So we implemented it, tested it and opened registration. Payments started coming through, but a couple of people were stuck – instead of the ‘Review and submit’ button we were seeing, they were only seeing an option to create a PayPal account. That seemed odd, as PayPal had assured us that people could pay without an account.

We sent off a message to PayPal to find out what was going on, and this is where things started to get ridiculous. Not only did it take them weeks to get back to us, these are the types of answers we were getting:

  • “I checked your account and it shows that you are able to receive payments from non PayPal account holders. If your customer is being prompted to create a PayPal account before completing a payment, you may advise them to contact PayPal to have their account checked.” Ummm…the point is that they don’t have an account, so certainly can’t contact you to get it checked.
  • “If a New Zealand buyer will make a payment on your website, they will be required to open an account to continue with their purchase.” This was also untrue – we’d been receiving payments from people who hadn’t used a PayPal account.
  • “Only those who already have an existing PayPal account can send payments through Guest checkout. The system will can determine if the buyer has an existing PayPal account through the email address being used during payment checkout.” Also not true – people were being prompted to sign up well before they entered an email address.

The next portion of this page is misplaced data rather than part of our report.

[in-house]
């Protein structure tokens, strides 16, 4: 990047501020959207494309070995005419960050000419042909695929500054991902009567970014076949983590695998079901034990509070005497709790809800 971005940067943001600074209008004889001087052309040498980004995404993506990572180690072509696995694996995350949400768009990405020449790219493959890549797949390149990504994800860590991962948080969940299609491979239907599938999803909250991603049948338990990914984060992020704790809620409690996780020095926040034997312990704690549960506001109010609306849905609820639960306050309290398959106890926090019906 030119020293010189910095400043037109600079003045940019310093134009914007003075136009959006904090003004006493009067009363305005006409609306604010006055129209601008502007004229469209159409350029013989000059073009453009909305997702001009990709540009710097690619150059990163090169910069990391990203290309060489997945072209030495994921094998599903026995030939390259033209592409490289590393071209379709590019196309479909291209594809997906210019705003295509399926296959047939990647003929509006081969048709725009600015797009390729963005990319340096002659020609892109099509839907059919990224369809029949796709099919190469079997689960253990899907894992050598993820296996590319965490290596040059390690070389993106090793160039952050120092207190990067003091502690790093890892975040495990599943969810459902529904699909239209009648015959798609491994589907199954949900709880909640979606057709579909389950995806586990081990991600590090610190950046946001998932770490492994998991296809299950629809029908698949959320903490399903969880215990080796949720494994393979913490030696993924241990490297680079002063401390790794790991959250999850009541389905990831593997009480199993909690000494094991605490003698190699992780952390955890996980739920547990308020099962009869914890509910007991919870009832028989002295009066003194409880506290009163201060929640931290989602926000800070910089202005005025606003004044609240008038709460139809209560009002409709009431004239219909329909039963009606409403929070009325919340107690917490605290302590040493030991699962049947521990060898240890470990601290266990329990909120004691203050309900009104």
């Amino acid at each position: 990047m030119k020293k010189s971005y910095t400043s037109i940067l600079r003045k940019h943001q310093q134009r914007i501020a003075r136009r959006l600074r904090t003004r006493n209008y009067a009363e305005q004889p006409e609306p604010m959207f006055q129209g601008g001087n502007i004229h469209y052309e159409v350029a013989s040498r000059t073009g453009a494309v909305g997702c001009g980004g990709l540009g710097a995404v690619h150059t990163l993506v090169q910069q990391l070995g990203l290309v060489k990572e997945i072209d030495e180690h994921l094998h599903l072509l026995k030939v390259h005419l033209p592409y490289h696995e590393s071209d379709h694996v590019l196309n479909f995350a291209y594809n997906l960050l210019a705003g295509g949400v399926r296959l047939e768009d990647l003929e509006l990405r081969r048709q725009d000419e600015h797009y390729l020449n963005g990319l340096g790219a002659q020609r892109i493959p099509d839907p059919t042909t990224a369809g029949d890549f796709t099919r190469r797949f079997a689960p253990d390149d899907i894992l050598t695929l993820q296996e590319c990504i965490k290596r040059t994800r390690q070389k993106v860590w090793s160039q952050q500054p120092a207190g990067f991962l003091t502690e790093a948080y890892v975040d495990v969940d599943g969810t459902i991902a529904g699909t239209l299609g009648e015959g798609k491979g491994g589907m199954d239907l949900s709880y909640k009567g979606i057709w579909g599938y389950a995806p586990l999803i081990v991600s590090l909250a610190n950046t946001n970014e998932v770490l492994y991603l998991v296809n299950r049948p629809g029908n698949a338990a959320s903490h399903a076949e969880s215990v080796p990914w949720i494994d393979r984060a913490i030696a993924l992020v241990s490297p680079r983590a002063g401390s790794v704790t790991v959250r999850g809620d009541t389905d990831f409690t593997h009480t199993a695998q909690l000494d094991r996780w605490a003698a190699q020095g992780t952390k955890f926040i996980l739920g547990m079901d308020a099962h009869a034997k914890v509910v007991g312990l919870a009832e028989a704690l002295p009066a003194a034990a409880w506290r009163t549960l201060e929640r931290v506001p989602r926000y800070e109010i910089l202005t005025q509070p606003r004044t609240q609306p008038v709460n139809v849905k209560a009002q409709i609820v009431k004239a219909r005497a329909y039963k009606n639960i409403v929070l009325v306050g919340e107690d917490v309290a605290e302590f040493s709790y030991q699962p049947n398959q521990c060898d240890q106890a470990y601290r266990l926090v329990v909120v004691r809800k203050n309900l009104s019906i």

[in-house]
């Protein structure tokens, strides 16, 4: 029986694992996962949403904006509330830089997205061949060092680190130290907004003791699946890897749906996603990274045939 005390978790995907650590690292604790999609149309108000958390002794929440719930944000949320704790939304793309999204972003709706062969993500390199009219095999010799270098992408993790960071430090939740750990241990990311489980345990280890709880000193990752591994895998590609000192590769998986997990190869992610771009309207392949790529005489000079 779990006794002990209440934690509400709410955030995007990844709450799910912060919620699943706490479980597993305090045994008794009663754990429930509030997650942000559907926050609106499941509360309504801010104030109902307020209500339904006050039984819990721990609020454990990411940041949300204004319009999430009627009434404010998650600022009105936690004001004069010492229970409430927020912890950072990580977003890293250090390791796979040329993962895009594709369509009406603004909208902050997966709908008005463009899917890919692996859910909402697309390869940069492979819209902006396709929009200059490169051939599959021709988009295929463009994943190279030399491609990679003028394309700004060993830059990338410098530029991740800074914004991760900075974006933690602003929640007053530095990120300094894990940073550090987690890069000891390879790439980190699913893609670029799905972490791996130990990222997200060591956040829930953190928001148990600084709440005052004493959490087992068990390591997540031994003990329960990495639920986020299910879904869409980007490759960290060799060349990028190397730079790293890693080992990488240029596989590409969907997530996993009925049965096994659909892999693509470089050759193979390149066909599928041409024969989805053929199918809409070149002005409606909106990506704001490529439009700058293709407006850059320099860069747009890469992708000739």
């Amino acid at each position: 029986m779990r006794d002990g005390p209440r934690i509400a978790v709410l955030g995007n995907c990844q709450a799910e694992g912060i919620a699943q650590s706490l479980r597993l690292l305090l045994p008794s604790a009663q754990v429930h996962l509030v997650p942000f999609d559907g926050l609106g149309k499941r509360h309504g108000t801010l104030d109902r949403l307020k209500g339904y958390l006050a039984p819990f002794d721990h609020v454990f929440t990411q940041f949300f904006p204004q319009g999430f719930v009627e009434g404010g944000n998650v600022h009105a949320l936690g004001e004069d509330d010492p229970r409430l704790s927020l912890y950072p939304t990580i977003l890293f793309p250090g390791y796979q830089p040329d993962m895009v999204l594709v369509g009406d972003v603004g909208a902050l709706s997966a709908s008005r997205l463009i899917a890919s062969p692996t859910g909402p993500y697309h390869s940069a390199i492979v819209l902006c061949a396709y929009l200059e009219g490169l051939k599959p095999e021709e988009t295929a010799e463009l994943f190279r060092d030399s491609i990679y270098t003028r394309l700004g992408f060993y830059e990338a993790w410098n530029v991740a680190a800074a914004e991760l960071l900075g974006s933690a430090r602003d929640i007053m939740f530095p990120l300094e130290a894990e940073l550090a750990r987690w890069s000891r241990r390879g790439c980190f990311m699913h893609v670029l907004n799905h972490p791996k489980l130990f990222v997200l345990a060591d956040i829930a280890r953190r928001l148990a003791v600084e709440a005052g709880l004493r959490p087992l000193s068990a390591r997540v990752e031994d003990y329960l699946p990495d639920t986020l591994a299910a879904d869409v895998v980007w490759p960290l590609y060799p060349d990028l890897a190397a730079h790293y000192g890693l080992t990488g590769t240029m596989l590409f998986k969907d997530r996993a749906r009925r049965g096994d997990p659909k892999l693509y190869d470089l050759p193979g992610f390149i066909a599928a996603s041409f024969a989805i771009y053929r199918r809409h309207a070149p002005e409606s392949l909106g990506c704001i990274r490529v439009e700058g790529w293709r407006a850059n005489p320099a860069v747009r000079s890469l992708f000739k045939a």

I did some digging around on the internet, where many people had this same problem, and couldn’t find a solution. I wondered whether it was a cookie issue, cleared all my PayPal cookies and was all of a sudden prompted to create an account.

Here’s what I think is happening. If you’re a NZ resident, you DO need a PayPal account to pay by credit card (so the last email from them was partly correct). If you have logged into PayPal before, there will be a cookie that tells them you’re a customer, and you can pay with your credit card. If there’s no cookie, you get prompted to create an account.

This is completely mad. It seems their support team have no idea of how the products work, and there is no documentation around saying which countries can pay without an account. It’s the exact opposite of the solution we were aiming for.

We’ll now be exploring another solution, but it will no doubt take a few weeks to get set up, tested and implemented. In the meantime, if you would like to pay with your credit card, you can register for the conference, choose the ‘pay later’ option and we’ll let you know when we have a working solution.

We’re sorry about this mess. The last thing we wanted to do was make things hard for our customers. We do take pride in creating a good experience, and it hurts when you email us to tell us that our UX is awful.

UX Australia 2013: Almost sold out

18 July 2013

There are only 45 tickets remaining for UX Australia 2013 (18 July, mid-afternoon). Keep an eye on our twitter @UXAustralia for updates.

Tickets are still available in most workshops, but are also selling fast.

Optimal Experience & Optimal Workshop: UX New Zealand event partners

1 July 2013

Running a conference overseas is a little challenging. So we’re very excited to have Optimal Experience and Optimal Workshop as our event partners for UX New Zealand. They’ve been great supporters of our Australian conferences in the past, are very involved in the UX community in Wellington, and all-round great people. We’re looking forward to working with them.